The era of the trans-Atlantic slave trade was a defining period in the demographic, social, political, and economic development of four continents. While Western European states were able to consolidate their domestic identity and power through the exploitation of the global system of trade, the effects on West African and Caribbean societies were far more destructive. In many regions of Africa, especially on the western coast, the political landscape and societal organization were reworked into highly militarized states based on the export of human labourers. In the Caribbean region, caste/class slave societies arose in which the enslavement of the overwhelming majority of the population was enforced by law. In both cases, the slave trade worked to undermine the legitimacy of political institutions and sustain large gulfs between the interests of the ruling classes and those of the common people.
Imperialism in Asia and Africa The imperialism in Asia and Africa that occurred in the late 1800’s and early 1900’s differed in reasons, scope, and impact on peoples and nations. Imperialism is when a mother country takes over a smaller nation or colony for political, social, and/or economic reasons. Imperialism has been a major force in shaping the modern world. The effects of Imperialism have been interpreted from a variety of viewpoints. This major Imperialism occurred during the late 19th Century and early 20th century.
Imperialism, Alliances, and War New Imperialism -European states spread their control over ten million square miles and 150 million people, necessary for a great power. - Imperialism- policy of extending a nation'a authority by territory acquisition or by establishing economic or political control over other nations. - Direct control, protectorate- local rulers in charge, sphere of influence- exclusive trading rights or privileges Motives for imperialism -New markets available in less developed countries and safe sources of raw materials. -However this can be debated, Britain did not invest in their own colonies. - Social Darwinism- advance European Nations should bring benefits of higher culture to more so-called backwards people.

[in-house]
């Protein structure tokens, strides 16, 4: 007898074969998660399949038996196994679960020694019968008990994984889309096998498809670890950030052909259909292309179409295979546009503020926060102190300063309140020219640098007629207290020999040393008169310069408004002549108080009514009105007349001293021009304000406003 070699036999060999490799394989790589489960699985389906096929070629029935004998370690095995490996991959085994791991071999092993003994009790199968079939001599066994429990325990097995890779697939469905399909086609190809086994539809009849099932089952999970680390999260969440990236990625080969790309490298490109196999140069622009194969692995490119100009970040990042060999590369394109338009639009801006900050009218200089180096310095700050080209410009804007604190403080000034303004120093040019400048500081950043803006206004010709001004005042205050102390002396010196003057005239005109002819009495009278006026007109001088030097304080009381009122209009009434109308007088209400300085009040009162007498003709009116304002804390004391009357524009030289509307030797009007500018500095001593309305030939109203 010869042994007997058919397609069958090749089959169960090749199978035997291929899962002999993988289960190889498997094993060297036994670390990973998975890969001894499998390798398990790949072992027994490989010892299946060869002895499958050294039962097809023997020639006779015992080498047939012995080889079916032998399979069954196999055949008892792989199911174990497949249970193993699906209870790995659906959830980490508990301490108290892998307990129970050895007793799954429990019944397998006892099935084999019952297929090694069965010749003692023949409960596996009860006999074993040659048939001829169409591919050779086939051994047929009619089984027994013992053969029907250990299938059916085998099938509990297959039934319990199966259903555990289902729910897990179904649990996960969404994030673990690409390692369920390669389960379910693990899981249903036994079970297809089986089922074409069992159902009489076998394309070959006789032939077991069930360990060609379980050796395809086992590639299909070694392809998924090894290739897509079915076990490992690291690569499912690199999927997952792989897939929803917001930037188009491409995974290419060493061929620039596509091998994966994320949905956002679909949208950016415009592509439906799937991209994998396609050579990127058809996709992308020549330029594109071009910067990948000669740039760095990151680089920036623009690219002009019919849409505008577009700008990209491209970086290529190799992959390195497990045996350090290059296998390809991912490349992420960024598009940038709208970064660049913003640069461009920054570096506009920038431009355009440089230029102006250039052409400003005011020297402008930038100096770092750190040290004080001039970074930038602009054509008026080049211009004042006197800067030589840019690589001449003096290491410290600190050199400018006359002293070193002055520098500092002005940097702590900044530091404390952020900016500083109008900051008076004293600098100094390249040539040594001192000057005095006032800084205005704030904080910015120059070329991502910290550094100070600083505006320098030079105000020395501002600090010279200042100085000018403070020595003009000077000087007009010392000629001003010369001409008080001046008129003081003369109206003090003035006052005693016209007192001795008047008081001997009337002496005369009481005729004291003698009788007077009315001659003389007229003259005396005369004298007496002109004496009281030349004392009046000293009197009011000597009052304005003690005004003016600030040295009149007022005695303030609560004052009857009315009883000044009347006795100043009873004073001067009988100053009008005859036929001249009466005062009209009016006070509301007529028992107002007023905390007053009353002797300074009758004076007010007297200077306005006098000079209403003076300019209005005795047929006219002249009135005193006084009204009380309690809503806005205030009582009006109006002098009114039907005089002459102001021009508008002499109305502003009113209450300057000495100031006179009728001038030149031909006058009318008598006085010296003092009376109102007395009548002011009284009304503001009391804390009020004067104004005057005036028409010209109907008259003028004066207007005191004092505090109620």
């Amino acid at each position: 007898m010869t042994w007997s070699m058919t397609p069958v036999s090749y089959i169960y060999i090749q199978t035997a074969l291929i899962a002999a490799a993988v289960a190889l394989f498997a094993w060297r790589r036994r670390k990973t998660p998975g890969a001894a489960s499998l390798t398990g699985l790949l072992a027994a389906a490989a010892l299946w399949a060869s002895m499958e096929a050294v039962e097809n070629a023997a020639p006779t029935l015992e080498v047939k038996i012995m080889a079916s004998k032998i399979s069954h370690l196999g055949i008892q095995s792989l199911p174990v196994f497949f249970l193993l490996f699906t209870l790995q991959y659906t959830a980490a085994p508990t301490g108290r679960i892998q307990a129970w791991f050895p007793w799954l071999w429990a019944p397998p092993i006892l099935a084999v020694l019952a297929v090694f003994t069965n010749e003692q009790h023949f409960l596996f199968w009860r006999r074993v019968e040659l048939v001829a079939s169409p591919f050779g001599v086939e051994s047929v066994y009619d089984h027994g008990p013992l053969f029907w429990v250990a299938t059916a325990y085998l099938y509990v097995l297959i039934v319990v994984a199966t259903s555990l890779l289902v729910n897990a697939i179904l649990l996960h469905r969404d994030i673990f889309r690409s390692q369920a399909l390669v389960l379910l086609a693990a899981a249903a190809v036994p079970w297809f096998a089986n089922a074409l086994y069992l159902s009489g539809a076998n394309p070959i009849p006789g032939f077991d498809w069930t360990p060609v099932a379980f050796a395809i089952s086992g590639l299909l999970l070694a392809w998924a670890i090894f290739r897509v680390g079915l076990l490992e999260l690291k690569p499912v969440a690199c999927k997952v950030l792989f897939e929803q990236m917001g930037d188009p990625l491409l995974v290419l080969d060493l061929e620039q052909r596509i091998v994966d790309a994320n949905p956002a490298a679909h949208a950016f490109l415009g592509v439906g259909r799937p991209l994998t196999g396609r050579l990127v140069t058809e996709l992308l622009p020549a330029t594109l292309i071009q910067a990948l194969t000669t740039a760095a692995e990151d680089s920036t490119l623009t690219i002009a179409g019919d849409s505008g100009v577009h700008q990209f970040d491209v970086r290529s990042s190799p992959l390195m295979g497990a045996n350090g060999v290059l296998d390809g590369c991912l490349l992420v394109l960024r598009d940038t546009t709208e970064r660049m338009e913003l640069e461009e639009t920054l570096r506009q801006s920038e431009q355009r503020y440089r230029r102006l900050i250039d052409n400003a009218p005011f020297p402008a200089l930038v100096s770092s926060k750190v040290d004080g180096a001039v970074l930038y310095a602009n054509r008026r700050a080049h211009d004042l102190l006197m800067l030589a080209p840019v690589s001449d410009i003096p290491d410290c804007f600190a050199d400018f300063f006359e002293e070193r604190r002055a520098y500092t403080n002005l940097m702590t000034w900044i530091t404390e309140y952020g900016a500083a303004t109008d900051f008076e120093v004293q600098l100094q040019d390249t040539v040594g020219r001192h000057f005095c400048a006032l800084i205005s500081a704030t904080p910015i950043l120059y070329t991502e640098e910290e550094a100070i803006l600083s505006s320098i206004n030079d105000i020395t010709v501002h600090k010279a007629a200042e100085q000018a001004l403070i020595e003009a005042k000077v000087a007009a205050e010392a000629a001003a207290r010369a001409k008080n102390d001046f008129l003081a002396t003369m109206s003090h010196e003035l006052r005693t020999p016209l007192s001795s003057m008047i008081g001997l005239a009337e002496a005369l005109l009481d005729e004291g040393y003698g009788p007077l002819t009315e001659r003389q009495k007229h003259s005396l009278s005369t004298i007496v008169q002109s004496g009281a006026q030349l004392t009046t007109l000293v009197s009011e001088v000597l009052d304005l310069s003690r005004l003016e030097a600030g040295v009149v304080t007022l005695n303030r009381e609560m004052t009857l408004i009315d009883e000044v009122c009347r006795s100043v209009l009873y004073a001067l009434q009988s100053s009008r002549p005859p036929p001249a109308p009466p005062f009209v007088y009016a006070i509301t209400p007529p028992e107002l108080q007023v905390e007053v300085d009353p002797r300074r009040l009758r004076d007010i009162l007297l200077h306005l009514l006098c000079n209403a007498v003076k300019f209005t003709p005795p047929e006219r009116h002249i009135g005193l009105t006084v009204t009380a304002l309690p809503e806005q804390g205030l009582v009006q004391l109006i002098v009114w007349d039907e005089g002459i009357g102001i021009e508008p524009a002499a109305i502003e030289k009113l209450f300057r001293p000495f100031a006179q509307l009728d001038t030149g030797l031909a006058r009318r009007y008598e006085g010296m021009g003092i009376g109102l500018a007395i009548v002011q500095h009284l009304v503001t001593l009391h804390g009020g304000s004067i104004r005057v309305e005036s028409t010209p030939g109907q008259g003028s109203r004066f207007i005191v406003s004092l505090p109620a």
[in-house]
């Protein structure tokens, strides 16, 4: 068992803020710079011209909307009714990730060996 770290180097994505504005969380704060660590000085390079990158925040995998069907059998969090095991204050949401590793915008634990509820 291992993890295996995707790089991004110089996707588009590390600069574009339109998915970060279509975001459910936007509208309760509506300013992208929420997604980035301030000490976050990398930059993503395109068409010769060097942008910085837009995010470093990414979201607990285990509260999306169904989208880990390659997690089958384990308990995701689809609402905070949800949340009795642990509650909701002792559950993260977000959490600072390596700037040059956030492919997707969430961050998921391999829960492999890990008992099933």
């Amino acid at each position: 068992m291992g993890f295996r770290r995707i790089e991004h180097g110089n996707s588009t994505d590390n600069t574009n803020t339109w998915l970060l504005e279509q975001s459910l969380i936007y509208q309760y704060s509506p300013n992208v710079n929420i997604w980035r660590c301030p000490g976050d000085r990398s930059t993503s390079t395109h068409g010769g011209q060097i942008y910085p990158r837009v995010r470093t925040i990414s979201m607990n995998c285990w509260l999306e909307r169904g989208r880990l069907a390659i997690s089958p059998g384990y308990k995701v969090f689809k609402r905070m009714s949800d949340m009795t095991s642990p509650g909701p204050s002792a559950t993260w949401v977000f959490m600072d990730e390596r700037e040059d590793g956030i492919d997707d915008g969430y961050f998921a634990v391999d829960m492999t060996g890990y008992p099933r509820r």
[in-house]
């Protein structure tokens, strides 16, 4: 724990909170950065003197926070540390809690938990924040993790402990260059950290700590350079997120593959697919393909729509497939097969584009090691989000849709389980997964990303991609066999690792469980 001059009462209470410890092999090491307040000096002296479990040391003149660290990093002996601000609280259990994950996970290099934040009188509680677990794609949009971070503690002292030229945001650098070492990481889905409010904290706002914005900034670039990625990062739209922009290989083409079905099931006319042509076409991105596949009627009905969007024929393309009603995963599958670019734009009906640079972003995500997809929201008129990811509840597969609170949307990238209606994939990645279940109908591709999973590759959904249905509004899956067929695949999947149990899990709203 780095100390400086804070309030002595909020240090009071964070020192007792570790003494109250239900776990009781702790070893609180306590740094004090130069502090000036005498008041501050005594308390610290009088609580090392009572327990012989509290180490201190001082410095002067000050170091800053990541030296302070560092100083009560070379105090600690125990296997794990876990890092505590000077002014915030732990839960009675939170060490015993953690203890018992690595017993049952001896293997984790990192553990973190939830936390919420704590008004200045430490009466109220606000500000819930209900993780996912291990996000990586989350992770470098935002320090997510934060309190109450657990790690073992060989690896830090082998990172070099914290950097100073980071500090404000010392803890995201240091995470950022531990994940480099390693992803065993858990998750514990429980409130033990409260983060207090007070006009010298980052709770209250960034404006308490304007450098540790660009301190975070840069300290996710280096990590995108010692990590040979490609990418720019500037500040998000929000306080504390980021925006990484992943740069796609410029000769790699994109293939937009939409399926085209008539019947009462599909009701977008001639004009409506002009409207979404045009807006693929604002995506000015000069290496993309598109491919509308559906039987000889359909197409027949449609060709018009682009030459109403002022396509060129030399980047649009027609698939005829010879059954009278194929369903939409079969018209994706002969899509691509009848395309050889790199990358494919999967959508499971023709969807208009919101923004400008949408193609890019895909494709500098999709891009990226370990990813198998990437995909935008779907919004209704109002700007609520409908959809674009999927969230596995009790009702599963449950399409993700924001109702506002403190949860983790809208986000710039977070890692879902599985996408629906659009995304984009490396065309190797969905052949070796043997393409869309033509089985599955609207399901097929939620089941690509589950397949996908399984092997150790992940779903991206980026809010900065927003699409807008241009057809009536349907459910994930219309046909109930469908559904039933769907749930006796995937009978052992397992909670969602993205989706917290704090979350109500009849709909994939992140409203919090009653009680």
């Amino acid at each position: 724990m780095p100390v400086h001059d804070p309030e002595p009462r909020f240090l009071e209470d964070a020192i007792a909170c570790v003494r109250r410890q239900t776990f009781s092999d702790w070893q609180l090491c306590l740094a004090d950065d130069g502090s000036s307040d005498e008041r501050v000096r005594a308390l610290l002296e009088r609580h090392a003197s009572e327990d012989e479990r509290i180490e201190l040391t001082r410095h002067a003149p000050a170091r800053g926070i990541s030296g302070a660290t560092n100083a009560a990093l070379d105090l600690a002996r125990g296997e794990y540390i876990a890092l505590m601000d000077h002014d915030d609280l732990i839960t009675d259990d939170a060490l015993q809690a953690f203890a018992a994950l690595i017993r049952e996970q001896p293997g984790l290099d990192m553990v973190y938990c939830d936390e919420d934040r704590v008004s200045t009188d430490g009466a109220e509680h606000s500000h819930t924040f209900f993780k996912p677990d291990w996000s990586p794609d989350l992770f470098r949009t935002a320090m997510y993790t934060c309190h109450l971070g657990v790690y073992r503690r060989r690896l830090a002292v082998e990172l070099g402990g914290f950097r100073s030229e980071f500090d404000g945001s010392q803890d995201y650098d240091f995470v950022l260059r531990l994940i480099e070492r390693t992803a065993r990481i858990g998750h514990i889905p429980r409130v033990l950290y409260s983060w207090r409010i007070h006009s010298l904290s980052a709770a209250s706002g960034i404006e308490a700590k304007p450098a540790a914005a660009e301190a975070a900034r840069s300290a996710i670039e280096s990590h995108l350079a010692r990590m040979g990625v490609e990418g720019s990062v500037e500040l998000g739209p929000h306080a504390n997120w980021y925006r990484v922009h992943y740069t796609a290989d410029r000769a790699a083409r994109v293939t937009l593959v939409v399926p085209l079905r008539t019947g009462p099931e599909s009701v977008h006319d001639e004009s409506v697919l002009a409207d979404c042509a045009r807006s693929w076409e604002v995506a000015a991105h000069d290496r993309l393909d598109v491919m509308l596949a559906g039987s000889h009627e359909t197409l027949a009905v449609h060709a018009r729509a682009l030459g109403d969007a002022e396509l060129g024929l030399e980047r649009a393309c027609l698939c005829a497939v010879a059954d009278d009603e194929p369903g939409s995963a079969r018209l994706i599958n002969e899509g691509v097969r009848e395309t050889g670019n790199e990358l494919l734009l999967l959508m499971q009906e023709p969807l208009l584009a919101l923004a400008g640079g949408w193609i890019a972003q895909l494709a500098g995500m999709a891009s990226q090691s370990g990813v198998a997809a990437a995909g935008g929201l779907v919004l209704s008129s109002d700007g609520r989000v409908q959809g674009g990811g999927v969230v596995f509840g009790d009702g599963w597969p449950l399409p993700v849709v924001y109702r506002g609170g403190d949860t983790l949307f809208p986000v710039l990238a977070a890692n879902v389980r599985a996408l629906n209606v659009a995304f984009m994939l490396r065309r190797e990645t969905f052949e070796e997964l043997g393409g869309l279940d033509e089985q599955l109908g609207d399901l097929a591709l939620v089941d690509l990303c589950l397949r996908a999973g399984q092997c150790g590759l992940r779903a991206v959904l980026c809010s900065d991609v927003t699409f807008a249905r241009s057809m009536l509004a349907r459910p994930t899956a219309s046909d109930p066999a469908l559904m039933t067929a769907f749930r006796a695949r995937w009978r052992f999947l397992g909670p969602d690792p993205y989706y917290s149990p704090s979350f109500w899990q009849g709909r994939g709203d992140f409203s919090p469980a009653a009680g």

Unit 1- Age Of Imperialism Summary: In the late 1800s, European nations became involved in a new kind of empire building, imperialism, which arose from the need for self-sufficiency, new markets, and places in which an ever-growing population could settle. European nations divided up almost all of Africa in the late 1800s. Communication and transportation improved, and the slave trade was abolished. For the most part, Africa and Africans were exploited, and tensions developed that would lead to further struggles later in the 1900s. In India the British government assumed direct control.
Name: James Allam Ejidio Course: African History CHANGES AND FACTORS THAT OCCURRED AFTER THE ARRIVAL OF EUROPEANS IN AFRICA Introduction From the 17th through the 20th centuries, Europeans powers scrambled to divide Africa among themselves in a monumentous colonial movement that left lasting impressions and far-reaching consequences for Africa and the international political stage. Five major impacts of colonialism in Africa were Combat against other African, long lasting racial oppression, widespread poverty, Underdevelopment and Distortion of the traditional organization of African life. Combat against other Africans Most Europeans